Your resume is your first step in getting an interview, so you want your resume to stand out from the crowd.
There are certain strategies that will ensure your resume is worth a second look. Before spending time fine tuning the primary content of your resume, make sure you have done the following:
- Keep your resume relevant and to the point. Achievements from your past that are outdated are not relevant to the specific job requirements will detract from your portfolio.
- Use the job description as a guide and present your skills and experience in a manner which meets the selection criteria.
- Use relevant keywords can help your resume get beyond an automated scanning process.
- Include personal qualities which communicate confidence and enthusiasm, inspiring your employer to read on.
Good Grades but Minimal Work Experience?
There are often significant differences between the theoretical framework of your industry you may have learnt and the workplace culture you will find on the ground.
While employers will be impressed and reassured by your good grades, their focus will be how you will fit into the workplace and what you can offer.
If you have dedicated yourself entirely to study and have little to no work experience to refer to, then now is time to think laterally. Work on presenting your skills as transferable and draw on your range of life experiences. This will help you to build a resume that contains more than just your academic achievements.
Making Your Skills Transferable
Here are some skills you will almost certainly transfer well to any workplace.
The first step in convincing your prospective employer of your communication skills is to use your communication skills well in your application. Make sure you present information in a clear, easy to follow manner. Be clear and direct about your objectives and avoid using clichés or ambiguous language. Then you can refer to communication skills as one of your great strengths. After all, communication is what you would have much experience doing during your years as a student.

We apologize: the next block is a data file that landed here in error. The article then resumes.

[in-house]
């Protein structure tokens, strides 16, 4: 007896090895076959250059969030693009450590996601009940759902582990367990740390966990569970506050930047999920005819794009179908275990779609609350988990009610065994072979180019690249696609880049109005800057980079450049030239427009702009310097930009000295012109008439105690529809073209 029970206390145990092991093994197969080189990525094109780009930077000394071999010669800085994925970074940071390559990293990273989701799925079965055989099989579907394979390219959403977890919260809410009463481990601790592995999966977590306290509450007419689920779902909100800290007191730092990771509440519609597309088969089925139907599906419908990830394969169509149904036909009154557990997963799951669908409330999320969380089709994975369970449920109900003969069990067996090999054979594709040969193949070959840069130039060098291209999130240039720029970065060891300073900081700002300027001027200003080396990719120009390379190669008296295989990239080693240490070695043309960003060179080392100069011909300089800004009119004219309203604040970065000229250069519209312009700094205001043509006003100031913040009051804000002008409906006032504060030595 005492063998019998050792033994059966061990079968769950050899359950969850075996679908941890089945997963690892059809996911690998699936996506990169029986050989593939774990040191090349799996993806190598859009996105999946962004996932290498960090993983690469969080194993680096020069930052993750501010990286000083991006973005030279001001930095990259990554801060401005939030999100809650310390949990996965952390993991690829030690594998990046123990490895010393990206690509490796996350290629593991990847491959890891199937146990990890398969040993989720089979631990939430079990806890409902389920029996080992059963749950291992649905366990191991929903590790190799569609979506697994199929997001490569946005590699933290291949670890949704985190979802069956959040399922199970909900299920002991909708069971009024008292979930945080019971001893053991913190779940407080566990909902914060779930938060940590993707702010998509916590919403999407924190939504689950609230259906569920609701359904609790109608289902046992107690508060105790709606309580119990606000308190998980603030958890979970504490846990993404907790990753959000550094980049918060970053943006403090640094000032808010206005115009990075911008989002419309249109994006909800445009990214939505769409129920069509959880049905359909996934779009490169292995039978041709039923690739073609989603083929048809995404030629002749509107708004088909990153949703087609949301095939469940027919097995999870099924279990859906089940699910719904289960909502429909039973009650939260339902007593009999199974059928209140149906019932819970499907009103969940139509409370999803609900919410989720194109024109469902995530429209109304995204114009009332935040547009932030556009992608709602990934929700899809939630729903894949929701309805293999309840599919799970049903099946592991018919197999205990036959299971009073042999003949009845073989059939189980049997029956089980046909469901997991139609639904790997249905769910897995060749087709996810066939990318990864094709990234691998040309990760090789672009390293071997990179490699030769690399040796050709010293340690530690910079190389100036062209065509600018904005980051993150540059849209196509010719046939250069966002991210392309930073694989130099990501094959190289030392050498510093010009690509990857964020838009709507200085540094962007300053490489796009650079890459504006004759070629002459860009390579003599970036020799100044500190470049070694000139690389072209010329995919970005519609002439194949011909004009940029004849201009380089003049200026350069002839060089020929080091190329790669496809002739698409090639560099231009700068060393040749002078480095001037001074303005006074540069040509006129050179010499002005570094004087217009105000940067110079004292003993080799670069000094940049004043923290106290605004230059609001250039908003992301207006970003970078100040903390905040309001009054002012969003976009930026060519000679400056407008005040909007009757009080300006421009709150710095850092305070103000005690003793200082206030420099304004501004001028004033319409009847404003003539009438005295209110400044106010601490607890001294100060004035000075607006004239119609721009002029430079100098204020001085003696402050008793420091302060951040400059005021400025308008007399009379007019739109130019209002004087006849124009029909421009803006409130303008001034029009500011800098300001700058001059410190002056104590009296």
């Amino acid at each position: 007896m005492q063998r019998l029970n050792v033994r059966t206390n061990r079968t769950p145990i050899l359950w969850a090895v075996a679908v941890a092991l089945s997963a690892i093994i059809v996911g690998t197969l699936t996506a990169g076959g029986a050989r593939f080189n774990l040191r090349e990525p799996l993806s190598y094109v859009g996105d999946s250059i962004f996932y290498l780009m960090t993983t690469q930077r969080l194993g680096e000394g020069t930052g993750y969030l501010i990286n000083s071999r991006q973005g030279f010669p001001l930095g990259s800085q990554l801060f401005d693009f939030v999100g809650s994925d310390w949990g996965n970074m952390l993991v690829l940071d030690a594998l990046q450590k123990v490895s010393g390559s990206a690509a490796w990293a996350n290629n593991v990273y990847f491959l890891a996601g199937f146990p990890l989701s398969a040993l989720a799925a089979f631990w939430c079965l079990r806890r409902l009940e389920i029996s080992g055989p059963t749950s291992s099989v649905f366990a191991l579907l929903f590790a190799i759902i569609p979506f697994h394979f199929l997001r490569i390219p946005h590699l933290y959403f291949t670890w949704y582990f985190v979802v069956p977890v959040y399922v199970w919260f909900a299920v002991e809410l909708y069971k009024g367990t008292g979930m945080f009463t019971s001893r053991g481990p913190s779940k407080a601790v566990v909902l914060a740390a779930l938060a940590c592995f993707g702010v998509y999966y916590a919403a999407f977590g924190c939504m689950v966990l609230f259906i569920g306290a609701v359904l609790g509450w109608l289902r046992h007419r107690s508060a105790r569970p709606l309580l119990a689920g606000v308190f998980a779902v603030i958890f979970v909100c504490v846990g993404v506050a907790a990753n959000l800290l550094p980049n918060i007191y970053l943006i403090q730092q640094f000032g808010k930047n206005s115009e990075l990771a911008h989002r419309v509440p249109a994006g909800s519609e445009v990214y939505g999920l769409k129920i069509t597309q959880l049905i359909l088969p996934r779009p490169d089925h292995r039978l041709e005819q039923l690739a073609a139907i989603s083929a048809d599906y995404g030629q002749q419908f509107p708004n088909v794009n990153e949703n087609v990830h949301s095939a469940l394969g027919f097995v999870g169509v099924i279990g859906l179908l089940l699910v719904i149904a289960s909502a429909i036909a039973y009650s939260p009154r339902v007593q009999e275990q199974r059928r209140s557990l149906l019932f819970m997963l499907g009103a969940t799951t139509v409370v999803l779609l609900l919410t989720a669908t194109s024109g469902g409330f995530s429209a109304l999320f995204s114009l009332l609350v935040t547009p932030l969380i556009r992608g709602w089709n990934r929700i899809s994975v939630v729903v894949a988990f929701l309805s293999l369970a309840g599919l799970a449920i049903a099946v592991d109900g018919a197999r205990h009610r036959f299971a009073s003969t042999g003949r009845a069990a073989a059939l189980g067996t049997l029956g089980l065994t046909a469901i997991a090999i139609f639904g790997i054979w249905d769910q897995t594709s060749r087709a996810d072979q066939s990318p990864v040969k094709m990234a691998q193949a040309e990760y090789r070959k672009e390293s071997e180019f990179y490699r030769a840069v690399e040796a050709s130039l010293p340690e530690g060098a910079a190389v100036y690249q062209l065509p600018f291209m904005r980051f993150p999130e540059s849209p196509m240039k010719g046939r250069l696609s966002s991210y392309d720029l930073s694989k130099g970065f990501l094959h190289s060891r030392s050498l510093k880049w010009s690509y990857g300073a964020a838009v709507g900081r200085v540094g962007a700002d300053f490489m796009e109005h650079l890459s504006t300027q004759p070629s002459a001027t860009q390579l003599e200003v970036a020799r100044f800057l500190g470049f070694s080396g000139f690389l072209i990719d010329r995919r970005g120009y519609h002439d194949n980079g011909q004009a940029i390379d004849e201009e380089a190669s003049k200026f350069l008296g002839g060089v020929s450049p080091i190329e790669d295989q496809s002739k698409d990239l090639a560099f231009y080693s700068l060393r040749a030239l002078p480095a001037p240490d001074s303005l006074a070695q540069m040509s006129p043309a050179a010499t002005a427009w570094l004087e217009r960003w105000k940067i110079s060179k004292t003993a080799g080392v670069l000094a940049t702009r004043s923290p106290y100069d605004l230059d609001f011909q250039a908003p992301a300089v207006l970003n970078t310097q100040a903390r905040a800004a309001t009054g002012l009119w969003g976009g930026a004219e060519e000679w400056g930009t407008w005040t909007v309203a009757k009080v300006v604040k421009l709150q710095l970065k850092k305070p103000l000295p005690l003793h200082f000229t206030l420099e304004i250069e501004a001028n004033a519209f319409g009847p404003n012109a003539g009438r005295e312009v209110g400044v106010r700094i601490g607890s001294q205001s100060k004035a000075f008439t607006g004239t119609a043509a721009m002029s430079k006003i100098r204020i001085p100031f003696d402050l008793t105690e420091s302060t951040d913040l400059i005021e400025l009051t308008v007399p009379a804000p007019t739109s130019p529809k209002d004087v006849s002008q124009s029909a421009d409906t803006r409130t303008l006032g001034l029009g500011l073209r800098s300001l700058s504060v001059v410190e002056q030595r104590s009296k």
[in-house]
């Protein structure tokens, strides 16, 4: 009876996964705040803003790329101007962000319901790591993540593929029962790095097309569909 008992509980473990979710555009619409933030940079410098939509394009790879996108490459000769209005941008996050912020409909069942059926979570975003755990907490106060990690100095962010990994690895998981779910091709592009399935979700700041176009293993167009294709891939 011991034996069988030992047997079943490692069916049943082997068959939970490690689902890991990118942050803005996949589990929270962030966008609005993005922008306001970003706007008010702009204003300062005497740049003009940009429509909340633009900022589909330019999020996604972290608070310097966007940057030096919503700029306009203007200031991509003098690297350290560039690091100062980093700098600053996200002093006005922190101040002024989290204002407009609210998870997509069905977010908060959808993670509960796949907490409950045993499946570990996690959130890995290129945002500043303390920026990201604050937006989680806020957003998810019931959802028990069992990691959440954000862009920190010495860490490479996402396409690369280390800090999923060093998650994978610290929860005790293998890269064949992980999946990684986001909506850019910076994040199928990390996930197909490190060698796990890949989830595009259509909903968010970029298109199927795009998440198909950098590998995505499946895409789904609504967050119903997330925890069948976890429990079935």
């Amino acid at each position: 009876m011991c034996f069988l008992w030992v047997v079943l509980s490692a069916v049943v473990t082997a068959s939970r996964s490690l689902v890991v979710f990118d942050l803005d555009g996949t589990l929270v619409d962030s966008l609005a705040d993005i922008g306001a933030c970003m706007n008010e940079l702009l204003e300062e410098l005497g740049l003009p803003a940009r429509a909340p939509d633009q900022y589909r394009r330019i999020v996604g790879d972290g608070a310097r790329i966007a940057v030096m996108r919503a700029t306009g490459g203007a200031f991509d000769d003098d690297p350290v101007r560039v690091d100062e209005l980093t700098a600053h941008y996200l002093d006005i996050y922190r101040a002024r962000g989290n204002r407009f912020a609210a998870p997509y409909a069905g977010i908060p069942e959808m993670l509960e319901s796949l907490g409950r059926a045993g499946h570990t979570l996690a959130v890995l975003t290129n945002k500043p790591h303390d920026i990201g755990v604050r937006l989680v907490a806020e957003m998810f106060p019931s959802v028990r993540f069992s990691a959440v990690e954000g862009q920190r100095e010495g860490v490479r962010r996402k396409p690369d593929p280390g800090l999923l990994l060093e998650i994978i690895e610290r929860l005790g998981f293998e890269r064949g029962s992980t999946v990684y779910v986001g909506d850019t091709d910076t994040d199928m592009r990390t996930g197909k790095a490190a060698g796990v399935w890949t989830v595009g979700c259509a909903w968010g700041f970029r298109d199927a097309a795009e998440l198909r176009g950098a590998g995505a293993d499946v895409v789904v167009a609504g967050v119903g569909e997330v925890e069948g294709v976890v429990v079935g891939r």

There are likely to be times in your life where you have taken the lead. This may have been as part of a study project or in a work or community setting. Leadership skills are one of the key qualities employers look for. Drawing on times when you have taken on leadership responsibilities will reassure your employer that you have this in you.
Part-time work, volunteer work, work experience and group presentations are all times when you have been part of a team. These experiences demonstrate to your employer that you can work with others, which is imperative.
Graduating is a good start and shows that you can commit to a goal. Drawing on other examples will give your employer a greater sense of your dedication, willingness to learn and reliability.
Your mission statement
You are most likely familiar with the mission statement of the company you are interested in but what is your mission statement? Who are you? What are your values, goals and aspirations? What drives you? Spend some time working on your mission statement. Including a brief, but well thought out a mission statement, will let your employer know you have personal insight and vision.